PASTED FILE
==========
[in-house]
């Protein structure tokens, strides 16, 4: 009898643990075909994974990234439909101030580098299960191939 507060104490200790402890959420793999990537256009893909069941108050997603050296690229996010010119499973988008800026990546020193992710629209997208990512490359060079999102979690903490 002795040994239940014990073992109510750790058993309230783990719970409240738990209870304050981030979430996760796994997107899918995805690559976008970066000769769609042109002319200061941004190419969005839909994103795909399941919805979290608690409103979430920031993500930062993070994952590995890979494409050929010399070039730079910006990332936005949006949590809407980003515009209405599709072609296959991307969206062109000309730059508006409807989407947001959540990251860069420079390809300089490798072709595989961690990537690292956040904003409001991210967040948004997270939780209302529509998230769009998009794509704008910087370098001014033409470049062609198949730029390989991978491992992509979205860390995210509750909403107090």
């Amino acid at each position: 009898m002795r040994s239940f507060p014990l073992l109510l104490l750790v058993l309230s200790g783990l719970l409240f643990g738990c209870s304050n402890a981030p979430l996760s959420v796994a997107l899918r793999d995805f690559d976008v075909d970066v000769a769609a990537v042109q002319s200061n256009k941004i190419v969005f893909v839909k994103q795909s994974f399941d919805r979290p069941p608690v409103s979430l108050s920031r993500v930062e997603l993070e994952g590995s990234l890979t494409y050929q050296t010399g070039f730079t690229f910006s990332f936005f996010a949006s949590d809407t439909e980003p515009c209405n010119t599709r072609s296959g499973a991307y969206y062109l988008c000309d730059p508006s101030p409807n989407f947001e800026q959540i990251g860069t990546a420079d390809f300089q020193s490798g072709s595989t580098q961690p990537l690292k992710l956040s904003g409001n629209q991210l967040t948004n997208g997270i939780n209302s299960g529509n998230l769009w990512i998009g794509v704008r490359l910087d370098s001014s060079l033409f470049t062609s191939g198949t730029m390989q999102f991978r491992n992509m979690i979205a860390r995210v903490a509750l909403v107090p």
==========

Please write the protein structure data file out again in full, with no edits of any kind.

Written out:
[in-house]
């Protein structure tokens, strides 16, 4: 009898643990075909994974990234439909101030580098299960191939 507060104490200790402890959420793999990537256009893909069941108050997603050296690229996010010119499973988008800026990546020193992710629209997208990512490359060079999102979690903490 002795040994239940014990073992109510750790058993309230783990719970409240738990209870304050981030979430996760796994997107899918995805690559976008970066000769769609042109002319200061941004190419969005839909994103795909399941919805979290608690409103979430920031993500930062993070994952590995890979494409050929010399070039730079910006990332936005949006949590809407980003515009209405599709072609296959991307969206062109000309730059508006409807989407947001959540990251860069420079390809300089490798072709595989961690990537690292956040904003409001991210967040948004997270939780209302529509998230769009998009794509704008910087370098001014033409470049062609198949730029390989991978491992992509979205860390995210509750909403107090």
């Amino acid at each position: 009898m002795r040994s239940f507060p014990l073992l109510l104490l750790v058993l309230s200790g783990l719970l409240f643990g738990c209870s304050n402890a981030p979430l996760s959420v796994a997107l899918r793999d995805f690559d976008v075909d970066v000769a769609a990537v042109q002319s200061n256009k941004i190419v969005f893909v839909k994103q795909s994974f399941d919805r979290p069941p608690v409103s979430l108050s920031r993500v930062e997603l993070e994952g590995s990234l890979t494409y050929q050296t010399g070039f730079t690229f910006s990332f936005f996010a949006s949590d809407t439909e980003p515009c209405n010119t599709r072609s296959g499973a991307y969206y062109l988008c000309d730059p508006s101030p409807n989407f947001e800026q959540i990251g860069t990546a420079d390809f300089q020193s490798g072709s595989t580098q961690p990537l690292k992710l956040s904003g409001n629209q991210l967040t948004n997208g997270i939780n209302s299960g529509n998230l769009w990512i998009g794509v704008r490359l910087d370098s001014s060079l033409f470049t062609s191939g198949t730029m390989q999102f991978r491992n992509m979690i979205a860390r995210v903490a509750l909403v107090p």